त suffix -ta -त. Appears to function much like -ed in English. Forms a passive past participle; which can be used an adjective, possibly sometimes as an adjective noun with the modified noun implied, or even as a noun to express an abstract concept?
म् ???

I have some thoughts on, and a lot of questions about asaṅkhata if anyone is interested.

Sanskrit equivalent: asamskrita असंस्कृत. It breaks down just like akrita, except for:

Prefix sam- सं, cognate of sim-, similar in function to the English com-/ con- / co-. Senses: with, together, together with.

*Verbal Root skr स्कृ, veriant of kr

Does saṅkhata (compounded, constructed, conditioned, fabricated, put together) dhamma(s) (phenomena) refer only to human mental states; pertaining to epistemology, or is it inclusive of biological and / or purely physical processes?

How is kata (created, made) different from saṅkhata?

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Re: "The Deathless" (amata)

Post by tiltbillings » Thu May 16, 2013 4:30 am

male_robin wrote:Can someone explain how we know these are in the genitive case?
I did the basic work that is reflected above back in mid to late 80's when I was studying Pali at the University of Wisconsin, Madison in their South Asian/BuddhistStudies program. It was in Rune Johansson's book, The Psychology of Nirvana (pages 54-5) that I came across the idea that the four words -- atthi ajātaṃ abhūtaṃ akataṃ asaṅkhataṃ -- are adjectives and that in the sentence -- atthi ajātaṃ abhūtaṃ akataṃ asaṅkhataṃ -- the subject is implied, which opened up this text, Udana 80, for me. Heretofore it had been a mysterious concatenation of words, and now it is something that makes sense. I have subsequently seen a very detailed discussion of this subject by K.R. Norman, which supports this sort of reading I suggest in this thread, but, alas, I do not have a copy of that article, so I cannot give a citation for it. It has been tens of years since I seriously studied Pali and I am no longer in a position to discuss the grammatical and philological mechanics of all this beyond what I have offered in this thread.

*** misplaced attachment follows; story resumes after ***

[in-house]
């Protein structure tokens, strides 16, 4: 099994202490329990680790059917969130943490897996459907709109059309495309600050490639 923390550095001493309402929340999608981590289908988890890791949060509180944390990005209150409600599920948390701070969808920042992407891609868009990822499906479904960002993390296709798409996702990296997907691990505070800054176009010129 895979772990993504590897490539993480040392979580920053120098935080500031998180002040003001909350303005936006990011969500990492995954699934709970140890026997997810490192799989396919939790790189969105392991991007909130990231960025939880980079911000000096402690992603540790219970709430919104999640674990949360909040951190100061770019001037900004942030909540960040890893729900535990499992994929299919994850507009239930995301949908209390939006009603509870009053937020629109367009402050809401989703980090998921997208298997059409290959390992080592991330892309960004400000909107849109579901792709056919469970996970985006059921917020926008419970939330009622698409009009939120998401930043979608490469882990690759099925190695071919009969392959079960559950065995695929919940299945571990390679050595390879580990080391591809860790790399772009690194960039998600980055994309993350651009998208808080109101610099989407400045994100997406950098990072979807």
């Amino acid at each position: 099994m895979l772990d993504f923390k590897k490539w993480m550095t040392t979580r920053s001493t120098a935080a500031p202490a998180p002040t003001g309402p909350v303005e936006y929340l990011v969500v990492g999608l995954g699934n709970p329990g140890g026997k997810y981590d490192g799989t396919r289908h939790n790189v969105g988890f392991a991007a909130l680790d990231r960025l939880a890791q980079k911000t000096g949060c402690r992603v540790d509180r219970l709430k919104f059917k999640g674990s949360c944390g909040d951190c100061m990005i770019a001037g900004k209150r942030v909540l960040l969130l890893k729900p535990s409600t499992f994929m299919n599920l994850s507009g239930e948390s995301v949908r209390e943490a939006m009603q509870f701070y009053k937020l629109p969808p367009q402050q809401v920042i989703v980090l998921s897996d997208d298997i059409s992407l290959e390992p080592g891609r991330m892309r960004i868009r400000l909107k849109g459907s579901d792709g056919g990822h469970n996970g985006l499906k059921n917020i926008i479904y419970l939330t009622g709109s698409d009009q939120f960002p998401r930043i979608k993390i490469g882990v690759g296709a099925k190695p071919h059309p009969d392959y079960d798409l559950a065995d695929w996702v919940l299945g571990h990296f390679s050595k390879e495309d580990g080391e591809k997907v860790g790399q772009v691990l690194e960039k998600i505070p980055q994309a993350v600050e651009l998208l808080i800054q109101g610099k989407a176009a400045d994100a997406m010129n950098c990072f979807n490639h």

Does saṅkhata (compounded, constructed, conditioned, fabricated, put together) dhamma(s) (phenomena) refer only to human mental states; pertaining to epistemology, or is it inclusive of biological and / or purely physical processes?
I suspect, taking all the uses of this word in the suttas that has to do with the teachings of awakening, it has to do with the conditioned nature of the mind/body experience.
How is kata (created, made) different from saṅkhata?
Obviously the words overlap, but as to how they are to be understood is dependent upon how they are used throughout the suttas.
>> Do you see a man wise [enlightened/ariya] in his own eyes? There is more hope for a fool than for him.<< -- Proverbs 26:12

This being is bound to samsara, kamma is his means for going beyond. -- SN I, 38.

“Of course it is happening inside your head, Harry, but why on earth should that mean that it is not real?” HPatDH p.723